Population’s Impact on Nature


In addition to increasing the cost of natural disasters, population growth and the landscape changes that go with it may make some disasters more severe. When a swath of trees becomes a neighborhood or an office building, the ground changes from spongy, water-absorbing soil to impervious pavement. Rain that would otherwise have soaked into the ground now has nowhere to go, and runs off as flood water. When land is deforested and remains bare or sparsely vegetated, soil erosion can worsen flooding. Rapidly increasing population puts additional strain on water supplies during times of natural drought.

Impervious Surfaces

Claire Jantz, a researcher at the Woods Hole Research Center, has observed urban growth in Landsat satellite images of the Baltimore-Washington area collected between 1986 and 2000. NASA funded Jantz to work with Steve Prince (University of Maryland) and Scott Goetz (The Woods Hole Research Center) and other colleagues to produce maps of impervious land surfaces and vegetation in the Chesapeake Bay watershed using Landsat data. Because impervious surfaces tend to be man-made, the maps reveal the effects of population growth. Jantz was stunned when she compared the impervious surface maps to maps of flood zones published by the Federal Emergency Management Agency (FEMA).

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  Map of impervious surfaces and floodplains along the Anacostia River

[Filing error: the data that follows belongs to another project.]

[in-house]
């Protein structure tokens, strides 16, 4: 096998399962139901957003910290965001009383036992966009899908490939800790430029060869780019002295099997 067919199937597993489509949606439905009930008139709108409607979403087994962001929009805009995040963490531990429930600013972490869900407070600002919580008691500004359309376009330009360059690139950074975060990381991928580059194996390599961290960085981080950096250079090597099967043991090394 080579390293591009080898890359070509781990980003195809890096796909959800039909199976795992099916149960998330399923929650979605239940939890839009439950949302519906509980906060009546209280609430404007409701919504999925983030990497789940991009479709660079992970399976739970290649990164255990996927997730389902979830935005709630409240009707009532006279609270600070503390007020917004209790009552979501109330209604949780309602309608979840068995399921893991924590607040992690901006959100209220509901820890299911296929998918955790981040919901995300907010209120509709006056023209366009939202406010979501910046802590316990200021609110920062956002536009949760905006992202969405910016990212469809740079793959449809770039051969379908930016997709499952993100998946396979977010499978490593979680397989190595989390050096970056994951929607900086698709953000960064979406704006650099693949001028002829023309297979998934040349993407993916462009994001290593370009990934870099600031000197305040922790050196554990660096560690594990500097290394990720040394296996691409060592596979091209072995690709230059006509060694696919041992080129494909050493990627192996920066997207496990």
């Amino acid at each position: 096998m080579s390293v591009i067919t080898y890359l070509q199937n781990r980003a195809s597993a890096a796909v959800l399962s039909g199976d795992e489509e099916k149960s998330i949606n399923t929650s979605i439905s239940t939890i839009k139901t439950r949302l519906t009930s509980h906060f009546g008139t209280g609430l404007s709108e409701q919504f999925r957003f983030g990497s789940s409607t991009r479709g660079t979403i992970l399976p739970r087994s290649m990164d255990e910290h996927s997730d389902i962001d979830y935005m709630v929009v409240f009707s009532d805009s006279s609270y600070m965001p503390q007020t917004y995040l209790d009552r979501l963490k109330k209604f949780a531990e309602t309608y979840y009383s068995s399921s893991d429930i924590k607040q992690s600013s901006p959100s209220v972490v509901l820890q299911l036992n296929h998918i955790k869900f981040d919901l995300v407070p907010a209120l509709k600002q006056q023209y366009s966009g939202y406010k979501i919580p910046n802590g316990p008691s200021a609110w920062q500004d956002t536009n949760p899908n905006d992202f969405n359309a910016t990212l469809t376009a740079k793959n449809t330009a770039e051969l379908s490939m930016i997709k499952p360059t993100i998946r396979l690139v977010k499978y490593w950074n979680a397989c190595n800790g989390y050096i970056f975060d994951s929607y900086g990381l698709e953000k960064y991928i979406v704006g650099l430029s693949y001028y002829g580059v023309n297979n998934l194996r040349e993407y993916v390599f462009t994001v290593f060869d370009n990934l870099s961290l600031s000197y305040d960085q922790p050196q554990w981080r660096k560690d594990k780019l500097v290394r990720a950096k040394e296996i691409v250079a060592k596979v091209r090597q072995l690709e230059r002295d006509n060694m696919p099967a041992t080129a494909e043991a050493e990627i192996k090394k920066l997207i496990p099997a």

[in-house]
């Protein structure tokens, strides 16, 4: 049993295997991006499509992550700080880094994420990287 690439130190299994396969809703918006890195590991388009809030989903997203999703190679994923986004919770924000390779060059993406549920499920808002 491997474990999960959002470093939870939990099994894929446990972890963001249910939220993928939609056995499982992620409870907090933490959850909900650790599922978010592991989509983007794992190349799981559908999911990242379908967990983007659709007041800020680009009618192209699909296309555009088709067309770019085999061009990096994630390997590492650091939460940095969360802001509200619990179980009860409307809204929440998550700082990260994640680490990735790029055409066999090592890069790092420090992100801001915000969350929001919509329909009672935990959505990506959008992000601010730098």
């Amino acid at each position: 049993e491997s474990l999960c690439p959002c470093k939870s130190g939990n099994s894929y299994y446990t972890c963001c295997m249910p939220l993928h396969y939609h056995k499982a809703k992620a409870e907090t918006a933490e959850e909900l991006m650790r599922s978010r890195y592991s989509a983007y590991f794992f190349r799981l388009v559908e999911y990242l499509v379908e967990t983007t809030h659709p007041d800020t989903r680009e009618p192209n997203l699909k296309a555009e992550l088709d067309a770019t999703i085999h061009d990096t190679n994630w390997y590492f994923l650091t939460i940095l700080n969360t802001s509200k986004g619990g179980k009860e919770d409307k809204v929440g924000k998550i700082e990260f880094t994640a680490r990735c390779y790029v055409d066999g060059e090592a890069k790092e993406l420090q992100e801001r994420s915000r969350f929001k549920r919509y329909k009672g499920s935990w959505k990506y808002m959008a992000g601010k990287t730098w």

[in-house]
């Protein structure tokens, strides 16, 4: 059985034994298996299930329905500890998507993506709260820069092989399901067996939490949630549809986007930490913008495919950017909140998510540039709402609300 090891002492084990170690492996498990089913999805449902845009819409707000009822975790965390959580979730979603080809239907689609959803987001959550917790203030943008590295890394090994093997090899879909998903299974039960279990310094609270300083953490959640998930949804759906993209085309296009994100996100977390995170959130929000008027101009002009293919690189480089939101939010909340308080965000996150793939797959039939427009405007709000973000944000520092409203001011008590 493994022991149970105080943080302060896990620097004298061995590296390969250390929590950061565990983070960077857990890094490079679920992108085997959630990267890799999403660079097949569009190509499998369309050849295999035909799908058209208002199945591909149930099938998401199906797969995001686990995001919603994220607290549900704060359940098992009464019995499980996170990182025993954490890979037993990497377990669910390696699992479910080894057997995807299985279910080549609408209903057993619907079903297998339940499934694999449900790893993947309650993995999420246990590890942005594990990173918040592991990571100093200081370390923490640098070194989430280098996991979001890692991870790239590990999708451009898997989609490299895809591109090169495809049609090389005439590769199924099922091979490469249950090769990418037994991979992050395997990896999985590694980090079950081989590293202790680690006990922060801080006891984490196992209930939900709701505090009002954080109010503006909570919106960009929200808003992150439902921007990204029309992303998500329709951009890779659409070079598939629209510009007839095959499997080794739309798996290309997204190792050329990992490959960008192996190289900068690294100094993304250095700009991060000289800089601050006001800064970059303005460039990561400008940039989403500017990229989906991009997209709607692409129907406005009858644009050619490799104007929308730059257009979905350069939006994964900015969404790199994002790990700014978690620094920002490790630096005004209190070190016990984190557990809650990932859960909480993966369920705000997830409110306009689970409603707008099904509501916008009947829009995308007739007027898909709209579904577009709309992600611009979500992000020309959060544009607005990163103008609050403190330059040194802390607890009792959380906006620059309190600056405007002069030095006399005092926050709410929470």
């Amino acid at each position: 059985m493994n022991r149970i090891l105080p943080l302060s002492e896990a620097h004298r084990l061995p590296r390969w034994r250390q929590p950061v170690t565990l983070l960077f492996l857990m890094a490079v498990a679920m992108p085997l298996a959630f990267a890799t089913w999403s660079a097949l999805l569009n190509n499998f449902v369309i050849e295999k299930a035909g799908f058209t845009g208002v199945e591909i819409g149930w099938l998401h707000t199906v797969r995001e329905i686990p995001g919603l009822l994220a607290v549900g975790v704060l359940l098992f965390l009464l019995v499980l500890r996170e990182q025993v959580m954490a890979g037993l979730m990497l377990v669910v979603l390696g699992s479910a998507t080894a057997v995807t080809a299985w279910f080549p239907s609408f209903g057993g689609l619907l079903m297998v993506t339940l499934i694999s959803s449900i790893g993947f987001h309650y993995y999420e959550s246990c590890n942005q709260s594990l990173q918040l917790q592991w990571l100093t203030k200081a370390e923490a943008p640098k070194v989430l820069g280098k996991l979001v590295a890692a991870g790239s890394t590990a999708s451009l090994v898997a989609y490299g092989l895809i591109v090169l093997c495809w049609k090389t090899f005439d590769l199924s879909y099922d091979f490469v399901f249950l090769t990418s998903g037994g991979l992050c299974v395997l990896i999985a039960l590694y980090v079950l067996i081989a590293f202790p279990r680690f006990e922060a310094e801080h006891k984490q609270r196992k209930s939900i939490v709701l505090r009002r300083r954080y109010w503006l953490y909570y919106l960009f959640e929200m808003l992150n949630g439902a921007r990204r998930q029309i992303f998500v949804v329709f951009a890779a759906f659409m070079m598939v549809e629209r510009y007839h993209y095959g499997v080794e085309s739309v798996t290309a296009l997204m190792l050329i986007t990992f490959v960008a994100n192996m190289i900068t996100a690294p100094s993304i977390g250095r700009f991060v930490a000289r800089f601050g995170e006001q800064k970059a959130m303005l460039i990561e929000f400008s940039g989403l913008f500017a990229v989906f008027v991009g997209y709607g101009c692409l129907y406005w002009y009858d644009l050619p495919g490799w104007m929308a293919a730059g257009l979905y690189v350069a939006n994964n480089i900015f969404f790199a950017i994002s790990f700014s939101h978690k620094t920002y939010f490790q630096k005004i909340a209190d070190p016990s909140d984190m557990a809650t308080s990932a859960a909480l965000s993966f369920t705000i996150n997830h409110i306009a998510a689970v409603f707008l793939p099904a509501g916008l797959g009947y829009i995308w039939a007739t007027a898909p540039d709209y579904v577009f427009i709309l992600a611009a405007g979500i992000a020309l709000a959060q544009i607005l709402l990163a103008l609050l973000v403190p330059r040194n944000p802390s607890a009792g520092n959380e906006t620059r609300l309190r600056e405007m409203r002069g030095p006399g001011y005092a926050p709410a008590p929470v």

“It was a surprise to see how much development occurs in flood zones,” Jantz recalls. “To see large areas of pavement within a flood zone is impressive.” In 1990, 450 square kilometers (111,200 acres) of developed land lay in Special Flood Hazards Areas—100-year flood zones, where there is at least a one percent chance of complete or partial flooding in any given year. By 2000, the figure had grown to 767.7 square kilometers (189,700 acres), an increase of nearly 71 percent.

Jantz acknowledges that the figure is an estimate. It could be higher if additional development exists in the 38 percent of the Chesapeake watershed not covered by FEMA’s flood maps. It could be lower if some of the “new” impervious surfaces detected in 2000 had been there all along, but were detected for the first time because of quality improvements in Landsat 7 data compared to the Landsat 5 data from 1990. Finally, naturally impervious surfaces like beaches and bare rock undergo natural changes that can be confused with development. Even as she acknowledges these uncertainties, Jantz reports, “The magnitude of increase is probably accurate.”

These trends are disconcerting. Much of the world’s population—and the businesses that employ them—are in coastal areas that are subject to strong winds and floods. According to Munich-Re, storms and floods accounted for two-thirds of the world’s insured losses in 2003. In the future, climate change may increase wind and flood hazards in such regions. As Jantz observes, “Different precipitation patterns could be a serious problem given current patterns of development.”


Densely developed urban areas occupy many of the flood plains of the Chesapeake Bay watershed. Some of the construction has occured in the past 20 years. This map shows impervious surfaces—which correspond to developed areas— and Federal Emergency Management Agency flood zones near the confluence of the Anacostia and Potomac rivers near Washington, D.C. Black regions inside the red flood zones indicate dense development that occured between 1986 and 2000. Gray areas are covered by impervious surfaces, while light green areas are undeveloped. (Map by Robert Simmon, based on data provided by Claire Jantz, Woods Hole Research Center)

  Map of modelled precipitation change for the years 2071-2100